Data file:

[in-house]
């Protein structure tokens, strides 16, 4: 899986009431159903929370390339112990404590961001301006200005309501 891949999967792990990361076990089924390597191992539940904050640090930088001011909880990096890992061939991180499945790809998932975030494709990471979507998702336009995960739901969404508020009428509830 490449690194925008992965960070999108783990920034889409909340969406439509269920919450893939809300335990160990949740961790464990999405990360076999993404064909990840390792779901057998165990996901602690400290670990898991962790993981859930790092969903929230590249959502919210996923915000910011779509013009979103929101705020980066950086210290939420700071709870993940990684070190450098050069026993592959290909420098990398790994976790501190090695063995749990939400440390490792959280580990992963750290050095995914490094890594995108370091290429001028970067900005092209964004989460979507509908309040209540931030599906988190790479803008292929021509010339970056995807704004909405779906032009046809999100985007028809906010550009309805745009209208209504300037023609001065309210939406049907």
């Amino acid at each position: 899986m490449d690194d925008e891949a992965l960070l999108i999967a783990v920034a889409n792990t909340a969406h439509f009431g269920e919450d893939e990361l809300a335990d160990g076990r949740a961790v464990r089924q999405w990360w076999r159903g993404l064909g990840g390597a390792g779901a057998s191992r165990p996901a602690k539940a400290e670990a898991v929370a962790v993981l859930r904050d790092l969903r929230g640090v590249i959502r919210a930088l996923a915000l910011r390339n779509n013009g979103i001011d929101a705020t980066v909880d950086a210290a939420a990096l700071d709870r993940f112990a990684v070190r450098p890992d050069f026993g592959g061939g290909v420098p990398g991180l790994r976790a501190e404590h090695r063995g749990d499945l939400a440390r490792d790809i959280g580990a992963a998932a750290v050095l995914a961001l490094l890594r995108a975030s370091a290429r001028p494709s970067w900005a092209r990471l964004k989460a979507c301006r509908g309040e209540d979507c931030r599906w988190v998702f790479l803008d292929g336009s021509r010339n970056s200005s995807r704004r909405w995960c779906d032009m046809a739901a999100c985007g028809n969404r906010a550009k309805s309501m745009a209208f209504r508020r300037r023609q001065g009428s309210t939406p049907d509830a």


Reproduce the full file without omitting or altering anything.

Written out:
[in-house]
């Protein structure tokens, strides 16, 4: 899986009431159903929370390339112990404590961001301006200005309501 891949999967792990990361076990089924390597191992539940904050640090930088001011909880990096890992061939991180499945790809998932975030494709990471979507998702336009995960739901969404508020009428509830 490449690194925008992965960070999108783990920034889409909340969406439509269920919450893939809300335990160990949740961790464990999405990360076999993404064909990840390792779901057998165990996901602690400290670990898991962790993981859930790092969903929230590249959502919210996923915000910011779509013009979103929101705020980066950086210290939420700071709870993940990684070190450098050069026993592959290909420098990398790994976790501190090695063995749990939400440390490792959280580990992963750290050095995914490094890594995108370091290429001028970067900005092209964004989460979507509908309040209540931030599906988190790479803008292929021509010339970056995807704004909405779906032009046809999100985007028809906010550009309805745009209208209504300037023609001065309210939406049907």
């Amino acid at each position: 899986m490449d690194d925008e891949a992965l960070l999108i999967a783990v920034a889409n792990t909340a969406h439509f009431g269920e919450d893939e990361l809300a335990d160990g076990r949740a961790v464990r089924q999405w990360w076999r159903g993404l064909g990840g390597a390792g779901a057998s191992r165990p996901a602690k539940a400290e670990a898991v929370a962790v993981l859930r904050d790092l969903r929230g640090v590249i959502r919210a930088l996923a915000l910011r390339n779509n013009g979103i001011d929101a705020t980066v909880d950086a210290a939420a990096l700071d709870r993940f112990a990684v070190r450098p890992d050069f026993g592959g061939g290909v420098p990398g991180l790994r976790a501190e404590h090695r063995g749990d499945l939400a440390r490792d790809i959280g580990a992963a998932a750290v050095l995914a961001l490094l890594r995108a975030s370091a290429r001028p494709s970067w900005a092209r990471l964004k989460a979507c301006r509908g309040e209540d979507c931030r599906w988190v998702f790479l803008d292929g336009s021509r010339n970056s200005s995807r704004r909405w995960c779906d032009m046809a739901a999100c985007g028809n969404r906010a550009k309805s309501m745009a209208f209504r508020r300037r023609q001065g009428s309210t939406p049907d509830a």